Yami told journalists that Bhattarai will visit New Delhi on the invitation of his Indian counterpart, Manmohan Singh, after attending the 66th UN General Assembly in New York. Continue reading →
Kim Ives and Ansel Herz in The Nation | August 5, 2011
US officials led a far-reaching international campaign aimed at keeping former Haitian President Jean-Bertrand Aristide exiled in South Africa, rendering him a virtual prisoner there for the last seven years, according to secret US State Department cables.
The cables show that high-level US and UN officials even discussed a politically motivated prosecution of Aristide to prevent him from “gaining more traction with the Haitian population and returning to Haiti.”
The secret cables, made available to the Haitian weekly newspaper Haïti Liberté by WikiLeaks, show how the political defeat of Aristide and his Lavalas movement has been the central pillar of US policy toward the Caribbean nation over the last two US administrations, even though—or perhaps because—US officials understood that he was the most popular political figure in Haiti.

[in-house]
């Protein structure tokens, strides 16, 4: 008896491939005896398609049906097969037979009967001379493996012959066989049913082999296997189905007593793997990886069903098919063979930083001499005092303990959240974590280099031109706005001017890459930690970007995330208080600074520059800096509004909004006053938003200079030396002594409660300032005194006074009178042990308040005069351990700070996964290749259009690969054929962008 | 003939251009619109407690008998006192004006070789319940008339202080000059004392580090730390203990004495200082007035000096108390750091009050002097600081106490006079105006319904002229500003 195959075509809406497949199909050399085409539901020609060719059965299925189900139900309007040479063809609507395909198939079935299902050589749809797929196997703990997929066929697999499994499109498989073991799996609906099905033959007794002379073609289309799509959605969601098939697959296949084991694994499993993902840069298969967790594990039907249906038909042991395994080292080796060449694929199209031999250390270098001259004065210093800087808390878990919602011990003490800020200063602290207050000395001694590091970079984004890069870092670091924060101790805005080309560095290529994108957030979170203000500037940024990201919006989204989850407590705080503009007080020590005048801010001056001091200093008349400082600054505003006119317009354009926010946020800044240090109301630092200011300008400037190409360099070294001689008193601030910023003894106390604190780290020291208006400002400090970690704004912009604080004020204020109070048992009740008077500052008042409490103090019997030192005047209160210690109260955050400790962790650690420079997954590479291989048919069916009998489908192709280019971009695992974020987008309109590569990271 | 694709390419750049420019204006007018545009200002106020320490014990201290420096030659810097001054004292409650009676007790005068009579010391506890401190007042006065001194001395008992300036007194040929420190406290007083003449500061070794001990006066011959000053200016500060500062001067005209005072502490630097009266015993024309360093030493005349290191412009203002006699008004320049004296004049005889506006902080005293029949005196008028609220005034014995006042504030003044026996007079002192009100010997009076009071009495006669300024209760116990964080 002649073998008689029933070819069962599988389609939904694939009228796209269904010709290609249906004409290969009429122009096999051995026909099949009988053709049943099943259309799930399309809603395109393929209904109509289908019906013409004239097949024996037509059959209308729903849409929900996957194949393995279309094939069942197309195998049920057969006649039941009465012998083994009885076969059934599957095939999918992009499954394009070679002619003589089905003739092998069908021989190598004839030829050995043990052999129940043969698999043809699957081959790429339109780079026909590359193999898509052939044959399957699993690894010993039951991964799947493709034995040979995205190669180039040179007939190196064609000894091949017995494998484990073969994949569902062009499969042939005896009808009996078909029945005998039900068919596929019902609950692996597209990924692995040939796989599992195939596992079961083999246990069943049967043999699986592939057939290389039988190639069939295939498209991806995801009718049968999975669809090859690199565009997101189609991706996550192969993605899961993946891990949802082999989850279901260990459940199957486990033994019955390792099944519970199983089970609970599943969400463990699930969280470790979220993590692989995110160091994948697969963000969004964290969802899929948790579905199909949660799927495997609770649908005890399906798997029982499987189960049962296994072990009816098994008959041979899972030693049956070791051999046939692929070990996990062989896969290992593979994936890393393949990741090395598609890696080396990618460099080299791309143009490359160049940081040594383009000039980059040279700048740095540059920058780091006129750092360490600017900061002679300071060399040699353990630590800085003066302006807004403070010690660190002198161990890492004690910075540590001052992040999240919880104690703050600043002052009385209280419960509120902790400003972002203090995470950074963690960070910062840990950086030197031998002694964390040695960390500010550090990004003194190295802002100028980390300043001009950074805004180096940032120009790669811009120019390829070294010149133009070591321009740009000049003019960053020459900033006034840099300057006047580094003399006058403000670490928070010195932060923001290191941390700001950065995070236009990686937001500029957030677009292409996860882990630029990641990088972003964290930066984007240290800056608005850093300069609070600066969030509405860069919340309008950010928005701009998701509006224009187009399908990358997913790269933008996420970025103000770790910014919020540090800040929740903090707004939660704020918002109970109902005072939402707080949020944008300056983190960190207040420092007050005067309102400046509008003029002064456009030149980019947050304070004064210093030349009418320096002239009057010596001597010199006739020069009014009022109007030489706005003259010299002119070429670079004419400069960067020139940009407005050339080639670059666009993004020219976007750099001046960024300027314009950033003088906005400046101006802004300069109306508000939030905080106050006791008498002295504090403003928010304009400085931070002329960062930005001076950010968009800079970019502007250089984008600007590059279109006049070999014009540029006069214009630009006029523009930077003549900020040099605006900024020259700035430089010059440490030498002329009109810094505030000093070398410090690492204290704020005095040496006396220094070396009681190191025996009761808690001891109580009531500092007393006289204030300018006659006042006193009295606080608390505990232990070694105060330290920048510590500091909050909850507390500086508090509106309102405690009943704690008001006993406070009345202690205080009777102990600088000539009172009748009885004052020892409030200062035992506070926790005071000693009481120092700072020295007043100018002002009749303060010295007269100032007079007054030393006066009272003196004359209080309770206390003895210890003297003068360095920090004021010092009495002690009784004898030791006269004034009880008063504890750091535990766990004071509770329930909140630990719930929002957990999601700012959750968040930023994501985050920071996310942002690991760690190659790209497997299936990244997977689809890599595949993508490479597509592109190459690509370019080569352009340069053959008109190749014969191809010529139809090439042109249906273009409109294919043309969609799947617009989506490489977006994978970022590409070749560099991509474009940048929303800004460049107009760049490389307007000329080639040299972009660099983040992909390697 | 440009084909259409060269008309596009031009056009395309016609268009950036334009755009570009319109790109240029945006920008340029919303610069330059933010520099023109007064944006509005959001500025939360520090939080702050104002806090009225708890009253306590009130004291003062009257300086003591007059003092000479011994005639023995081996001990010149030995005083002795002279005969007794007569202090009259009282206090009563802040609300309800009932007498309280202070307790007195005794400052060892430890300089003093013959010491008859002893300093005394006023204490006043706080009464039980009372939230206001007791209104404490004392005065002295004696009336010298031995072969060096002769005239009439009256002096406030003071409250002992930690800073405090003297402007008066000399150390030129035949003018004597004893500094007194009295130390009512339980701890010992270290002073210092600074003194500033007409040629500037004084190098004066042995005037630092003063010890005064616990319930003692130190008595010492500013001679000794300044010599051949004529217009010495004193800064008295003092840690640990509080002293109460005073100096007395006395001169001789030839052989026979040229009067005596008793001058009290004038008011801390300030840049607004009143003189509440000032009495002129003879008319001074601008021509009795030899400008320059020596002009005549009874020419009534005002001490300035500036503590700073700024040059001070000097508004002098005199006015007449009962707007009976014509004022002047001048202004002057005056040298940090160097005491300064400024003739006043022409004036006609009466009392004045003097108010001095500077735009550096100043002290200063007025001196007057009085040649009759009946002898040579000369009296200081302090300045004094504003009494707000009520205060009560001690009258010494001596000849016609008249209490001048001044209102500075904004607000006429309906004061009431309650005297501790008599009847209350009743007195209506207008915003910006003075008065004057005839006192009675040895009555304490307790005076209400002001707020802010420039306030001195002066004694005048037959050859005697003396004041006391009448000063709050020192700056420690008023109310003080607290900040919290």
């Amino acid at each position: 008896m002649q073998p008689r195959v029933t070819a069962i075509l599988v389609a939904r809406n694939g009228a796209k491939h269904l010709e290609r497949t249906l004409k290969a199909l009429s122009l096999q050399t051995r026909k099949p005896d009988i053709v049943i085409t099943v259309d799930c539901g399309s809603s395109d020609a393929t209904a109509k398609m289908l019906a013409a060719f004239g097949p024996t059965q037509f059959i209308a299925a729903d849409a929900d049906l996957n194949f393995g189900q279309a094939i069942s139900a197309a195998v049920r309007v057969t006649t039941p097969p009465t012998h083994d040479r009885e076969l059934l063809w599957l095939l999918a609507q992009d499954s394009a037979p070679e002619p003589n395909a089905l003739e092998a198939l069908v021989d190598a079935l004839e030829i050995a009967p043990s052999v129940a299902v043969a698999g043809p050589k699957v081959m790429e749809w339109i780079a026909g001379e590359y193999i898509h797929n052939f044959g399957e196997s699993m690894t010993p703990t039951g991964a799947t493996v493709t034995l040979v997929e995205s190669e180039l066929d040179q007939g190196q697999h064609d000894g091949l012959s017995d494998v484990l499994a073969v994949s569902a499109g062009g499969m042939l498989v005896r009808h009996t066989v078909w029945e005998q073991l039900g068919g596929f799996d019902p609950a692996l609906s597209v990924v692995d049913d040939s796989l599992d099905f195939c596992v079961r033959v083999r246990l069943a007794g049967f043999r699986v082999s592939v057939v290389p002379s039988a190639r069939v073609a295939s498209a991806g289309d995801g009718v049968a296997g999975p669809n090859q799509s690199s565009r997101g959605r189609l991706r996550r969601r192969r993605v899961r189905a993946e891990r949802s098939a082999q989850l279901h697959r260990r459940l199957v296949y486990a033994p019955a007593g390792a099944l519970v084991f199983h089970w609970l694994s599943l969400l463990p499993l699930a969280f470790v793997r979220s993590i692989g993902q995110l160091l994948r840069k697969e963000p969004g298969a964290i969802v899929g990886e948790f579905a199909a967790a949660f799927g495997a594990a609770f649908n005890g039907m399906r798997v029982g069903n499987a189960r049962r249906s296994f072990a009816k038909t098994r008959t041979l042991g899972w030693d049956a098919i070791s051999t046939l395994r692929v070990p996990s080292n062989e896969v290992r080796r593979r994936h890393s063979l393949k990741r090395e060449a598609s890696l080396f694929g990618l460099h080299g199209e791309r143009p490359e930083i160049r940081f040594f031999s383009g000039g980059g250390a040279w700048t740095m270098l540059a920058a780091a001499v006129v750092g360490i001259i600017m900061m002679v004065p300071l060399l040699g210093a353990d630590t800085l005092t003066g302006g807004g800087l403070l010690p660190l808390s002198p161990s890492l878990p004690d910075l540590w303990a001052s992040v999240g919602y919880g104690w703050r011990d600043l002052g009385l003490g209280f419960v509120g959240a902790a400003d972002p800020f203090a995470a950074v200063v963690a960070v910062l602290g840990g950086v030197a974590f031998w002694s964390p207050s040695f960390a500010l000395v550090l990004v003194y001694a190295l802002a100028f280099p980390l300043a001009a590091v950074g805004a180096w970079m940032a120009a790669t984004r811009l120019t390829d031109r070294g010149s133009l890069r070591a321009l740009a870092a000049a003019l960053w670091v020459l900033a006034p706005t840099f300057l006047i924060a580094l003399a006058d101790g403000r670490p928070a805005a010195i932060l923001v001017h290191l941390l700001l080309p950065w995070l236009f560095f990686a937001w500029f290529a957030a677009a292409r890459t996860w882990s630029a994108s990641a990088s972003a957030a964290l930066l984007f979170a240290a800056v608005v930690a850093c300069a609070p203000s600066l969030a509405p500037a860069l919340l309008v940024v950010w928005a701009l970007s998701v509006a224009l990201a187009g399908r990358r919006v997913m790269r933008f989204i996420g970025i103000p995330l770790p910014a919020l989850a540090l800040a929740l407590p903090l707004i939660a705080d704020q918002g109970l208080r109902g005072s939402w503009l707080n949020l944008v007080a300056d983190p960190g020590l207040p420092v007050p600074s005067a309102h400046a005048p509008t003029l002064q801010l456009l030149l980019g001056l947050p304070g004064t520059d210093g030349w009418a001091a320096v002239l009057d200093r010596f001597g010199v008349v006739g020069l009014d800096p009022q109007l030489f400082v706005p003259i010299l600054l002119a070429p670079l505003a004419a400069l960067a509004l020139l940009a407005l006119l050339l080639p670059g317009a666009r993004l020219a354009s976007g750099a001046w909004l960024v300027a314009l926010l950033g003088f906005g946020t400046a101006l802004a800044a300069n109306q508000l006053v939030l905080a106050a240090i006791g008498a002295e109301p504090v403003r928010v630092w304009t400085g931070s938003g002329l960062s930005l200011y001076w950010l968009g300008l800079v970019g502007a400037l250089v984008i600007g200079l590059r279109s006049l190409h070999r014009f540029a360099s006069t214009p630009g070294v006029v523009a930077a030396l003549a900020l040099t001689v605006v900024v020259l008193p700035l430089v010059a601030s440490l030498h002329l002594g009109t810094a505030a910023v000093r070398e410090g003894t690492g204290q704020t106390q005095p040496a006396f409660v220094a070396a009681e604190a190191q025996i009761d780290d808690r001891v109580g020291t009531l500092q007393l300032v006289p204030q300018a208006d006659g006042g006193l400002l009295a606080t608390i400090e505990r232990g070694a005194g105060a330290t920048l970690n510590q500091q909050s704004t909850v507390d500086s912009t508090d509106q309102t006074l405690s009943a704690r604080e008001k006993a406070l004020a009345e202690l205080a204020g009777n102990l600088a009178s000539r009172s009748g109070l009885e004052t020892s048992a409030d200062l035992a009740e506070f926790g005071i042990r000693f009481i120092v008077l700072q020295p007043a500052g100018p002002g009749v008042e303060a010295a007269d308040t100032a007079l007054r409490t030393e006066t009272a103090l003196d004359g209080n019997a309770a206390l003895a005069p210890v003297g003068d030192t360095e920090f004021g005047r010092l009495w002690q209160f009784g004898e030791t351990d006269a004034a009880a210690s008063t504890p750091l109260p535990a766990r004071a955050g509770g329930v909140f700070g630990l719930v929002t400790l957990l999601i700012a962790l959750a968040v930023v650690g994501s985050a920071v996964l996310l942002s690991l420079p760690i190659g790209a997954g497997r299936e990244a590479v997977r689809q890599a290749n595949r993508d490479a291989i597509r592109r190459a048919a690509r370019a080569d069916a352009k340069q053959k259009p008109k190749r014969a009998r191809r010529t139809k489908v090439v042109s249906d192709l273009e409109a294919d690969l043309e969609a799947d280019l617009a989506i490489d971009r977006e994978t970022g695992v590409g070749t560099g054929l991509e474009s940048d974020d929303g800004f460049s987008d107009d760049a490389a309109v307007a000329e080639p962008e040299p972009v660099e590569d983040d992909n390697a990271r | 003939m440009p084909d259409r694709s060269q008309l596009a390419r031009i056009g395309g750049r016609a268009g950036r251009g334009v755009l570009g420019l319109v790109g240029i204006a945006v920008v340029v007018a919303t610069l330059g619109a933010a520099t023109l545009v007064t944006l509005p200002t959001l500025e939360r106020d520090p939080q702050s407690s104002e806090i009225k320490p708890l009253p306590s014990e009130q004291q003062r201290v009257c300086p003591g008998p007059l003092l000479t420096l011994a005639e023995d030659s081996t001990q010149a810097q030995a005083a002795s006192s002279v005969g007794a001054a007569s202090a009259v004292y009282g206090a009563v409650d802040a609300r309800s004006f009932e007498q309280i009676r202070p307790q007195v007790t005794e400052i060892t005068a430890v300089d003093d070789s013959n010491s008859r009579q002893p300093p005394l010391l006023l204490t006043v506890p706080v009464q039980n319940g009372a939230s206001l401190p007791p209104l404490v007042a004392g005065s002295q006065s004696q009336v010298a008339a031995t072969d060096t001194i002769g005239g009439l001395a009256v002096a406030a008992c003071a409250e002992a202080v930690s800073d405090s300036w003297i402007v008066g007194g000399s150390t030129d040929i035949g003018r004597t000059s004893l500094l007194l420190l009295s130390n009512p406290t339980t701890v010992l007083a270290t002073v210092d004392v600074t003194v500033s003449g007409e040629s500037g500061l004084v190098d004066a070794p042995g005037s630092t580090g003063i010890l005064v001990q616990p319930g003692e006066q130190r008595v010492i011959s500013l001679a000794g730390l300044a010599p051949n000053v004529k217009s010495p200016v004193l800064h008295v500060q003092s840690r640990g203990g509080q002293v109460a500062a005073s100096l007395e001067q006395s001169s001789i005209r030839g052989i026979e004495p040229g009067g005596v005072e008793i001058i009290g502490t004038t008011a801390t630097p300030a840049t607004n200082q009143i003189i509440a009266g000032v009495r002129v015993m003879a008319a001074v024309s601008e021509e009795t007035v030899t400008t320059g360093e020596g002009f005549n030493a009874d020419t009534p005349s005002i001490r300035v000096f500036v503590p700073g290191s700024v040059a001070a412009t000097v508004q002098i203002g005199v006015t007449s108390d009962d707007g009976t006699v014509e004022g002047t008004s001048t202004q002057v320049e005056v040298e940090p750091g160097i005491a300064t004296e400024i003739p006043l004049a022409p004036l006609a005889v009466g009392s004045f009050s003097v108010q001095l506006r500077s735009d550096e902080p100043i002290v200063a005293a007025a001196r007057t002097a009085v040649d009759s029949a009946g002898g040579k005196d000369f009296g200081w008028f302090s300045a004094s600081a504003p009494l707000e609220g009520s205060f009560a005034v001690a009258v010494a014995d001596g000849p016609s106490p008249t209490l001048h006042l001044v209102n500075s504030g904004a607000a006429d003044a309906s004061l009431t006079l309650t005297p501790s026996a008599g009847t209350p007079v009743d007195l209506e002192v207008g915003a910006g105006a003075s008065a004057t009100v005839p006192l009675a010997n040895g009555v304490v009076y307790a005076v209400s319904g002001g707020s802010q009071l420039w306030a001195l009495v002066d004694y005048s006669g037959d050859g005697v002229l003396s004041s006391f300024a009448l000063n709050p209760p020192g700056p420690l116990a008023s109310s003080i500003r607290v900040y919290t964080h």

They also reveal how US officials and their diplomatic counterparts from France, Canada, the UN and the Vatican tried to vilify and ostracize the Haitian political leader. Continue reading →
DURBAN + 10 COALITION: A Peoples and NGO Initiative to Commemorate the 10th Anniversary of the Durban Declaration and Programme of Action
To honor the 10th anniversary of the adoption of the Durban Declaration and Programme of Action at the United Nations World Conference Against Racism held in Durban, South Africa, and to continue the global fight against racism and xenophobia, a broad alliance of non-governmental organizations (NGOs) from the United States and worldwide have joined together to form the Durban + 10 Coalition.
The Durban +10 Coalition strongly welcomes the UN General Assembly holding of a High Level meeting at the level of heads of state and government to commemorate the 10th anniversary of the adoption of the Durban Declaration and Programme of Action (DDPA) on Thursday, September 22nd, 2011, with the theme “Victims of racism, racial discrimination, xenophobia and related intolerance: recognition, justice and development.”